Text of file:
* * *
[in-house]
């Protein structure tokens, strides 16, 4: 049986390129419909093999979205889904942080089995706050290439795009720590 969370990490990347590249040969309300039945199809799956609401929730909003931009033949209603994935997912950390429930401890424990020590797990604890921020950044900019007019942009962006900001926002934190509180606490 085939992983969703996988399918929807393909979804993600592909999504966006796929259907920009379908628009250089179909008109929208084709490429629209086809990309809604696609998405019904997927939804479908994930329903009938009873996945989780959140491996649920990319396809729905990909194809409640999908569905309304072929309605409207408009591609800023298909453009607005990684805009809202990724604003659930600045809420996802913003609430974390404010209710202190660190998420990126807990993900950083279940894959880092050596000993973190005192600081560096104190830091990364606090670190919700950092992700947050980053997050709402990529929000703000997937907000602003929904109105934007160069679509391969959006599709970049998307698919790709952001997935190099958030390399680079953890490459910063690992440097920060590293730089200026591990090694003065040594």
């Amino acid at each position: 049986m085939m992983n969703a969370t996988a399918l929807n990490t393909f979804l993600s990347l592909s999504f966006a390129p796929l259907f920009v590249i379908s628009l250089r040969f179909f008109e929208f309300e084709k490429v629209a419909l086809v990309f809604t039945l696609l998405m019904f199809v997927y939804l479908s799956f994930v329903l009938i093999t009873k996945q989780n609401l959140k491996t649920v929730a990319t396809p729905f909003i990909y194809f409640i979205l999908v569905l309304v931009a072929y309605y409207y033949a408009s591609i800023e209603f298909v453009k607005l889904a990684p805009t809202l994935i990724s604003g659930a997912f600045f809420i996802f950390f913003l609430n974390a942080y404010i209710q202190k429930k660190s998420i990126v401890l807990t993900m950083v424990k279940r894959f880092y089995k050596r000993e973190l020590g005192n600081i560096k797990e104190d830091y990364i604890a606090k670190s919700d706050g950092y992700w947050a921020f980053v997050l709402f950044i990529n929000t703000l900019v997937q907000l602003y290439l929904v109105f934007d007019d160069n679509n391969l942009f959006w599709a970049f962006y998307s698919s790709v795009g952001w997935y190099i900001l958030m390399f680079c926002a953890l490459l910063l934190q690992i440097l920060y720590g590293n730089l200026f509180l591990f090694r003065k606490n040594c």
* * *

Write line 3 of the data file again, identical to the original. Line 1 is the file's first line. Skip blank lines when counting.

């Amino acid at each position: 049986m085939m992983n969703a969370t996988a399918l929807n990490t393909f979804l993600s990347l592909s999504f966006a390129p796929l259907f920009v590249i379908s628009l250089r040969f179909f008109e929208f309300e084709k490429v629209a419909l086809v990309f809604t039945l696609l998405m019904f199809v997927y939804l479908s799956f994930v329903l009938i093999t009873k996945q989780n609401l959140k491996t649920v929730a990319t396809p729905f909003i990909y194809f409640i979205l999908v569905l309304v931009a072929y309605y409207y033949a408009s591609i800023e209603f298909v453009k607005l889904a990684p805009t809202l994935i990724s604003g659930a997912f600045f809420i996802f950390f913003l609430n974390a942080y404010i209710q202190k429930k660190s998420i990126v401890l807990t993900m950083v424990k279940r894959f880092y089995k050596r000993e973190l020590g005192n600081i560096k797990e104190d830091y990364i604890a606090k670190s919700d706050g950092y992700w947050a921020f980053v997050l709402f950044i990529n929000t703000l900019v997937q907000l602003y290439l929904v109105f934007d007019d160069n679509n391969l942009f959006w599709a970049f962006y998307s698919s790709v795009g952001w997935y190099i900001l958030m390399f680079c926002a953890l490459l910063l934190q690992i440097l920060y720590g590293n730089l200026f509180l591990f090694r003065k606490n040594c």